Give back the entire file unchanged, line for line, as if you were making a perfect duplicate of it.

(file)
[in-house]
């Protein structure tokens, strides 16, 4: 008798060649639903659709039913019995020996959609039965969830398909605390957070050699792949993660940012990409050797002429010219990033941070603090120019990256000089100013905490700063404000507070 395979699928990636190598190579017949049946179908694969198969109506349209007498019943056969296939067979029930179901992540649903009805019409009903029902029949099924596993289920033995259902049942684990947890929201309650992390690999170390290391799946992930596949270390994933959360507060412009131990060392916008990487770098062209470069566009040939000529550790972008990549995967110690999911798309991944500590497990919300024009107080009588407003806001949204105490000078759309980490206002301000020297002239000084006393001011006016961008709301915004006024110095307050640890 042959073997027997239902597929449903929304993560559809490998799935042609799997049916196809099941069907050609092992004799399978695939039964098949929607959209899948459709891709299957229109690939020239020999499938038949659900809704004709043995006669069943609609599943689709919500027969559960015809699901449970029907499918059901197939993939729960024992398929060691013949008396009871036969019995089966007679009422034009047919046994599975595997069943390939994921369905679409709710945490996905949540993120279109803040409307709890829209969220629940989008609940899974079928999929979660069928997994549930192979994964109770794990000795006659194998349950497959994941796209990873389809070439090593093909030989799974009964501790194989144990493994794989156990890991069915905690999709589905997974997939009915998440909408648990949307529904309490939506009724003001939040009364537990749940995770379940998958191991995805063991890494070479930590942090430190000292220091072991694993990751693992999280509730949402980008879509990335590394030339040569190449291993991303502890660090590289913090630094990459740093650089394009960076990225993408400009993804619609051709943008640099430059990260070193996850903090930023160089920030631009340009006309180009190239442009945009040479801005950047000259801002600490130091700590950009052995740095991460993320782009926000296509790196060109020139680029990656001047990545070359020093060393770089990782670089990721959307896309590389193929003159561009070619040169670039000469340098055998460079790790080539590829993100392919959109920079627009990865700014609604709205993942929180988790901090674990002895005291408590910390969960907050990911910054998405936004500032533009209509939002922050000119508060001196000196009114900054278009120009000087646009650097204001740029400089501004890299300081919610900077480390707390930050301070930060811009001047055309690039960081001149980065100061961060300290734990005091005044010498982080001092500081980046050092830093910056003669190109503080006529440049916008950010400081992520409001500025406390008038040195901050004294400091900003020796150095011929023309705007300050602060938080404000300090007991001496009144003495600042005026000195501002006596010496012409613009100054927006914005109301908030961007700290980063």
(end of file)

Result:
[in-house]
């Protein structure tokens, strides 16, 4: 008798060649639903659709039913019995020996959609039965969830398909605390957070050699792949993660940012990409050797002429010219990033941070603090120019990256000089100013905490700063404000507070 395979699928990636190598190579017949049946179908694969198969109506349209007498019943056969296939067979029930179901992540649903009805019409009903029902029949099924596993289920033995259902049942684990947890929201309650992390690999170390290391799946992930596949270390994933959360507060412009131990060392916008990487770098062209470069566009040939000529550790972008990549995967110690999911798309991944500590497990919300024009107080009588407003806001949204105490000078759309980490206002301000020297002239000084006393001011006016961008709301915004006024110095307050640890 042959073997027997239902597929449903929304993560559809490998799935042609799997049916196809099941069907050609092992004799399978695939039964098949929607959209899948459709891709299957229109690939020239020999499938038949659900809704004709043995006669069943609609599943689709919500027969559960015809699901449970029907499918059901197939993939729960024992398929060691013949008396009871036969019995089966007679009422034009047919046994599975595997069943390939994921369905679409709710945490996905949540993120279109803040409307709890829209969220629940989008609940899974079928999929979660069928997994549930192979994964109770794990000795006659194998349950497959994941796209990873389809070439090593093909030989799974009964501790194989144990493994794989156990890991069915905690999709589905997974997939009915998440909408648990949307529904309490939506009724003001939040009364537990749940995770379940998958191991995805063991890494070479930590942090430190000292220091072991694993990751693992999280509730949402980008879509990335590394030339040569190449291993991303502890660090590289913090630094990459740093650089394009960076990225993408400009993804619609051709943008640099430059990260070193996850903090930023160089920030631009340009006309180009190239442009945009040479801005950047000259801002600490130091700590950009052995740095991460993320782009926000296509790196060109020139680029990656001047990545070359020093060393770089990782670089990721959307896309590389193929003159561009070619040169670039000469340098055998460079790790080539590829993100392919959109920079627009990865700014609604709205993942929180988790901090674990002895005291408590910390969960907050990911910054998405936004500032533009209509939002922050000119508060001196000196009114900054278009120009000087646009650097204001740029400089501004890299300081919610900077480390707390930050301070930060811009001047055309690039960081001149980065100061961060300290734990005091005044010498982080001092500081980046050092830093910056003669190109503080006529440049916008950010400081992520409001500025406390008038040195901050004294400091900003020796150095011929023309705007300050602060938080404000300090007991001496009144003495600042005026000195501002006596010496012409613009100054927006914005109301908030961007700290980063």